My … Full Article »
On April 2, a violent storm struck the city of La Plata in Argentina. More than a foot of rain (200 ml) poured down on the city. More than 60 people died, and more than 150,000 were directly affected. Damages were estimated to exceed US $600 million.
The people at Monsanto’s Zarate Plant, plant contractors and Red Cross volunteers came together to help the storm victims.
On April 5, employees, their families and contractors donated and labeled 190 boxes of clothes. Volunteers classified and sorted clothes and food donated, and packed them in boxes. The labeling of the clothes was … Full Article »
On Jan. 15, the physics journal Entropy received a paper for possible publication. The paper was entitled “Glyphosate’s Suppression of Cytochrome P450 Enzymes and Amino Acid Biosynthesis by the Gut Microbiome: Pathways to Modern Diseases,” and claimed that glyphosate, the active ingredient in Roundup and many other herbicides, was responsible for a host of diseases, including autism, Alzheimer’s, obesity, anorexia nervosa, liver disease, reproductive and developmental disorders, and cancer.
The paper was authored by Anthony Samsel, an independent researcher in New Hampshire, and Stephanie Seneff, who works in at MIT in the Computer Science and Artificial Intelligence Laboratory. … Full Article »
Since June 2010, Monsanto employees in the Americas have accomplished more than 100,000 hours of volunteer service to agencies and organizations of all kinds. And MonsantoTogether, the company’s program for coordinating employees with volunteer opportunities, reports that the company has provided more than $500,000 to the organizations employees volunteer for.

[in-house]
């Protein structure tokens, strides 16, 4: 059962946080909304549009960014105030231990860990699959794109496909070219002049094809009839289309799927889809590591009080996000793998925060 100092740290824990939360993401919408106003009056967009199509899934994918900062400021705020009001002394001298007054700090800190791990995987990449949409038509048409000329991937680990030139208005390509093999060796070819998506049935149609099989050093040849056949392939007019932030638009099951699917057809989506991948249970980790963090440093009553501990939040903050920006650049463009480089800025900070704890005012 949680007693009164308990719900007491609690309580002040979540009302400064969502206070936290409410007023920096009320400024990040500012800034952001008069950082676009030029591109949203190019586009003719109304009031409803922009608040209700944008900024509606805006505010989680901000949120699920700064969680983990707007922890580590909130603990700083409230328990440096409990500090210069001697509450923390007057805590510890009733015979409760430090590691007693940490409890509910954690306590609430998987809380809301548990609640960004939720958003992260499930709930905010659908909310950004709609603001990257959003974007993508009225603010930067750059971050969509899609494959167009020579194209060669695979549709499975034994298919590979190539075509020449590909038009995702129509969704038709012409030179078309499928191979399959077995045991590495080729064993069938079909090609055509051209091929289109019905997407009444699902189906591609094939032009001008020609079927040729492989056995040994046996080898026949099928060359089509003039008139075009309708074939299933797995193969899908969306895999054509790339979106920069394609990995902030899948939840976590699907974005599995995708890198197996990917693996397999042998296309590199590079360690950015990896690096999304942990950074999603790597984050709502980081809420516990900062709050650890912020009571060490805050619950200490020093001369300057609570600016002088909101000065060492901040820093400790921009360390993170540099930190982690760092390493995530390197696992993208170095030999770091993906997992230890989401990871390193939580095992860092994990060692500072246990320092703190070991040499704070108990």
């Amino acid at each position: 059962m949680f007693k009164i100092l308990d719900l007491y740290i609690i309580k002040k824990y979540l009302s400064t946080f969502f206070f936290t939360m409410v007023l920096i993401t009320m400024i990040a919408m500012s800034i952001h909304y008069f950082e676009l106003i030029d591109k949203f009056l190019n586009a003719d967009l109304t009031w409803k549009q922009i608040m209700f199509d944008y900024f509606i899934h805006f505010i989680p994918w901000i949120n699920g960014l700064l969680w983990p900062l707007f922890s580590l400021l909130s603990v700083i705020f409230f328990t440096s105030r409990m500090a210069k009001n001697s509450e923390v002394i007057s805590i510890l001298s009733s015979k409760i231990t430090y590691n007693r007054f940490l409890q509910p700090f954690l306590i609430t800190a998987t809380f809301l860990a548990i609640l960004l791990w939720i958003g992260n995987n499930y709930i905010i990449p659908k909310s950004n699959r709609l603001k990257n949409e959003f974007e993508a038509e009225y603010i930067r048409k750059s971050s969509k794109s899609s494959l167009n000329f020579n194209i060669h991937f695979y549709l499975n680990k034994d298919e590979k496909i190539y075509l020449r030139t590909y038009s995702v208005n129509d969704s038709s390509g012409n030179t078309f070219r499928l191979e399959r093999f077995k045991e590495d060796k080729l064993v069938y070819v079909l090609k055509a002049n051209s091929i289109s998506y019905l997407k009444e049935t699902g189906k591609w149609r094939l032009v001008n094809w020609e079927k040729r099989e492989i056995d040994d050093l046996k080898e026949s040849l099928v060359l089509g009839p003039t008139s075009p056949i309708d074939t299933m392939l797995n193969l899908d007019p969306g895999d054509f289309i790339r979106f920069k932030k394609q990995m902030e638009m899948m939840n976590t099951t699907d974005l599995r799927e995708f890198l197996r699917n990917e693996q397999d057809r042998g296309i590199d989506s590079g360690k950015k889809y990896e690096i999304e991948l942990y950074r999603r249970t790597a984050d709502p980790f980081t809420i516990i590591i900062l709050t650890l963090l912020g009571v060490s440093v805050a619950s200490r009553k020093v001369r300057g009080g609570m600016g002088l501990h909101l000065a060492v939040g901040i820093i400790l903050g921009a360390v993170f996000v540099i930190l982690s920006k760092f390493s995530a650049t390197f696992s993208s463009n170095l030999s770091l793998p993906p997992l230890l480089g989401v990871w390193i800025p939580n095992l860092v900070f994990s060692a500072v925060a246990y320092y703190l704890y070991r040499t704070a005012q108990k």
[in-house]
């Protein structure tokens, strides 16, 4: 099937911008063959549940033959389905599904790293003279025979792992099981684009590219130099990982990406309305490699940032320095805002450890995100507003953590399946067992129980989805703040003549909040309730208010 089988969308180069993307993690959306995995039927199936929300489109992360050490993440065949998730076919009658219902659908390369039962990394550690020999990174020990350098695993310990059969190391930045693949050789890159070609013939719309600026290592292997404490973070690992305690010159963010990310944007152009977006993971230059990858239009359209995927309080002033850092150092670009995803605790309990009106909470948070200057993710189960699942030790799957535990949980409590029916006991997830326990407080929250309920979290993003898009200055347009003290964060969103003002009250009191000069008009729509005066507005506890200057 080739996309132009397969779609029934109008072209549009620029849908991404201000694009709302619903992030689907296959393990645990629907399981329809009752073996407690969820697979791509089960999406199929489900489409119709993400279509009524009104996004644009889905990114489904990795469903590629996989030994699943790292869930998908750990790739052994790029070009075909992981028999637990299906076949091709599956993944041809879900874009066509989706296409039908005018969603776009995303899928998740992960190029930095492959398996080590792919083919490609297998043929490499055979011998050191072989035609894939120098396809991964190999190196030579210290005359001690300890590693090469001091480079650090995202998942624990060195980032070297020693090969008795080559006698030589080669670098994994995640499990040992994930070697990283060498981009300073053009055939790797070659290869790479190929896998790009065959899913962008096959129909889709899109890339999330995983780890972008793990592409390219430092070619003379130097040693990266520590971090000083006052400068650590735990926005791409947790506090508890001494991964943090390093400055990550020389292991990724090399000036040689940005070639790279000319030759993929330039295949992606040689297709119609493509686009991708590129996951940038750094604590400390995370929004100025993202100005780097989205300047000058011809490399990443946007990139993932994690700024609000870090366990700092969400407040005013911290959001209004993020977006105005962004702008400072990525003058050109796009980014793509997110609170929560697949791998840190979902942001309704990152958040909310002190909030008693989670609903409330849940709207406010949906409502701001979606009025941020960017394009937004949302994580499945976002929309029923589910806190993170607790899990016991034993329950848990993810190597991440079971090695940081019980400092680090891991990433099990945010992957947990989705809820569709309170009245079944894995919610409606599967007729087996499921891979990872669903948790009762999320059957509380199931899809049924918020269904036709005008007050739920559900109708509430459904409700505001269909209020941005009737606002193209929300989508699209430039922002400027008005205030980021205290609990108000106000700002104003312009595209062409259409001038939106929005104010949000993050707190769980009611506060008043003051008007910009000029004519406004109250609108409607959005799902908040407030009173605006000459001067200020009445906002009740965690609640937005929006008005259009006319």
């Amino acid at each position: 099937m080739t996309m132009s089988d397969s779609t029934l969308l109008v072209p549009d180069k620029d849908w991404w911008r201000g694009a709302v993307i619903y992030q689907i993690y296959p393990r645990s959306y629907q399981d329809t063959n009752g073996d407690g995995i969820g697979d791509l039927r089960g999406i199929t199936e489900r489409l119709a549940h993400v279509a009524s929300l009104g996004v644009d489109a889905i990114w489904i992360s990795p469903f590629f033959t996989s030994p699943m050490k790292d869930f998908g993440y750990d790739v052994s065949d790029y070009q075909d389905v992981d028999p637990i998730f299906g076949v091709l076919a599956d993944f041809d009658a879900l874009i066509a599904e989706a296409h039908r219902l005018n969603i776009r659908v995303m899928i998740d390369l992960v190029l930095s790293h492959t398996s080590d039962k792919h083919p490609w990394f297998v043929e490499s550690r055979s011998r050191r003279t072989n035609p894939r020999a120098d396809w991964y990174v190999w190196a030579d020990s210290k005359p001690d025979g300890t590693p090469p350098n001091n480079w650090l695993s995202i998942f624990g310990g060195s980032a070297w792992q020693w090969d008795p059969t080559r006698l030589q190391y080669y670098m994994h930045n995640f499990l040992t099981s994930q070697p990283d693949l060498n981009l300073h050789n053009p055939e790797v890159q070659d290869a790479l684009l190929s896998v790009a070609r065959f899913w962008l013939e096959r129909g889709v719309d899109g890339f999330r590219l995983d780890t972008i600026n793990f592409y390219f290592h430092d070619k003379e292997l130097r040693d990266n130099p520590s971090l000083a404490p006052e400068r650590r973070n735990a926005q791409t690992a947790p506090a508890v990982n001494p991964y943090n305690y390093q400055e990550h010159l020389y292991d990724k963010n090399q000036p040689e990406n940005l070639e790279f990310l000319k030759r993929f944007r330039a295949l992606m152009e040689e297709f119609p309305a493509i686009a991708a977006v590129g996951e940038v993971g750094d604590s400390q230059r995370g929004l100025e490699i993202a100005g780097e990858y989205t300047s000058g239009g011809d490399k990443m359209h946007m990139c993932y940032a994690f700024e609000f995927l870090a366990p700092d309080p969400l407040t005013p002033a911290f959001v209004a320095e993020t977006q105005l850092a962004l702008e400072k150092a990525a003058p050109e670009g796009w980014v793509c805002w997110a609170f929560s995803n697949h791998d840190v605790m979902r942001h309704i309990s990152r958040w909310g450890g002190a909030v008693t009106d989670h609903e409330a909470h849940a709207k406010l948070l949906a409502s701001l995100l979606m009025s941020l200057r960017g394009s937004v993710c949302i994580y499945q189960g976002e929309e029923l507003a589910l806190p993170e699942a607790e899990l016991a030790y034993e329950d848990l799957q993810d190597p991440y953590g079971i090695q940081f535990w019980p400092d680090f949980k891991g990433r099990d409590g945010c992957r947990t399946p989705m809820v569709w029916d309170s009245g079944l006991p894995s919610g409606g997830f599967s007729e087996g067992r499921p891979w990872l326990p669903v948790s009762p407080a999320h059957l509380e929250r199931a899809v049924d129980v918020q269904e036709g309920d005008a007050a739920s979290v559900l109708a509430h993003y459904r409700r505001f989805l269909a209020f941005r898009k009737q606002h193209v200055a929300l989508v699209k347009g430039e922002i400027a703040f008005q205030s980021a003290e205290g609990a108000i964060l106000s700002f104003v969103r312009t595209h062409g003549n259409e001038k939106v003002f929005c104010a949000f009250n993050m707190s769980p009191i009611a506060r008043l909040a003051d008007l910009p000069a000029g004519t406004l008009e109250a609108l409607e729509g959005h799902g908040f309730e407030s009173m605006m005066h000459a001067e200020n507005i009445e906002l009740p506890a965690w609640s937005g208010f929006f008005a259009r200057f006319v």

One example is what Monsanto employees did in Centralia, Ill.
… Full Article »
By Brian Russell
Monsanto Public Affairs
Sergeant Derek Logsdon lay on his bunk trying to sleep. It was April 15, 2012, and Logsdon had just returned from a mission debrief following two weeks of back-to-back missions at Forward Operating Base Finley-Shields, in Nangarhar, Afghanistan.
Logsdon was going to have tower guard duty that night, so he needed to catch some shut-eye while he could. It was early afternoon.
“It’s not easy to sleep that time of day on a military base – it’s hot, it’s bright, it’s loud, people are coming and going,” said Logsdon, then a member of the … Full Article »
A paper published this month in the physics journal Entropy attempts to claim that glyphosate, the active ingredient in Roundup herbicide, is connected as a cause, or a link in a chain to a cause, for numerous diseases, including autism, Alzheimer’s, obesity, anorexia nervosa, liver disease, reproductive and developmental disorders, and cancer. With no new data, a piecemeal approach, and low scientific quality, the paper is less a scientific paper and more sheer hypothetical speculation.
The authors, Anthony Samsel and Stephanie Seneff, have strong connections with the anti-GM activist community. Samsel describes himself as helping “those who are victimized by … Full Article »